This Delicious Food Can Double Weight Loss

One food that can increase weight loss dramatically.

One food that can increase weight loss dramatically.

Just three servings of yoghurt can double weight loss, studies suggest.

People in the study who ate yoghurt each day doubled their body fat loss, compared with a comparison group who were on a low-dairy diet.

The calcium and vitamin D in yoghurt may be responsible for the weight loss.

Calcium is thought to help weight loss by signalling the body to stop storing fat and start burning it.

Calcium deficiency, in contrast, can boost cravings for food to try and obtain more of the essential mineral.

Vitamin D may help to support weight loss partly through its role in aiding the body in absorbing calcium.

The study included 63 people enrolled in two separate studies.

In both, people were put on either low-dairy or high-dairy diet for 24 weeks.

For the high-dairy diet, people ate three servings of dairy, giving them the equivalent of 1,200 mg of calcium per day.

The results of one study showed that those on the high-dairy diet lost 4 pounds.

Professor Michael Zemel, that study’s first author, said:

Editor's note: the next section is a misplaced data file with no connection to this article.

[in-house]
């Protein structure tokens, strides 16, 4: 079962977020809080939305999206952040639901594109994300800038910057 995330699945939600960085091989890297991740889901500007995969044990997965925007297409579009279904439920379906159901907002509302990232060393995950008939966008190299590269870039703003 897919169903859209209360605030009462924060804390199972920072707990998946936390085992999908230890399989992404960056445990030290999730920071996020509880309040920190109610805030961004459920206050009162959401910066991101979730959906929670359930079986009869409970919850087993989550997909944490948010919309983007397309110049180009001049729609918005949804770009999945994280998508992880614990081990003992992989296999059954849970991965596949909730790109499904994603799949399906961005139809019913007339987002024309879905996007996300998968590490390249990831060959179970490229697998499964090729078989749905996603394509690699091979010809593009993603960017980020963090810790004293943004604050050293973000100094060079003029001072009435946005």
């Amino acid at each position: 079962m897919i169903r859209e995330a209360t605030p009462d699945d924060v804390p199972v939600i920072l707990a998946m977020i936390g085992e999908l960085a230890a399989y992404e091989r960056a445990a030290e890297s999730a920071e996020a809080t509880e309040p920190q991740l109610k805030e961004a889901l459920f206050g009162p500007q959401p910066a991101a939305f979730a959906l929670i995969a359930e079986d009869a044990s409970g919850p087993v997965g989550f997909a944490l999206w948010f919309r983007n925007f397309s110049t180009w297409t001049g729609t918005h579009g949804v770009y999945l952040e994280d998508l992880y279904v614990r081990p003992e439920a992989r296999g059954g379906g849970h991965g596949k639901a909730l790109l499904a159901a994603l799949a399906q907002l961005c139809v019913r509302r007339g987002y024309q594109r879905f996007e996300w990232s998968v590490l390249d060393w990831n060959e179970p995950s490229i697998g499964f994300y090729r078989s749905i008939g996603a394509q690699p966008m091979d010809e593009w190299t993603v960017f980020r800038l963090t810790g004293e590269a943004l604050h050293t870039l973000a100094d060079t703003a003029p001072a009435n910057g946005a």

“When we put people on diets that include three servings of yogurt a day, we-re able to nearly double the amount of fat that is lost, compared to people on a low-dairy diet.”

In comparison, those on the low-dairy diet lost nothing.

The second study found double the weight loss in the high-dairy group.

The study’s authors summarise the results:

“This study suggests that three servings of dairy foods per day produce significant reductions in total and central adiposity in obese African‐American adults—an outcome achieved without weight loss or caloric restriction.

We also found that dairy foods accelerate loss of weight and total and central adipose tissue mass secondary to energy restriction.”

The study was published in the journal Obesity Research (Zemel et al., 2012).

Author: Dr Jeremy Dean

Psychologist, Jeremy Dean, PhD is the founder and author of PsyBlog. He holds a doctorate in psychology from University College London and two other advanced degrees in psychology. He has been writing about scientific research on PsyBlog since 2004.

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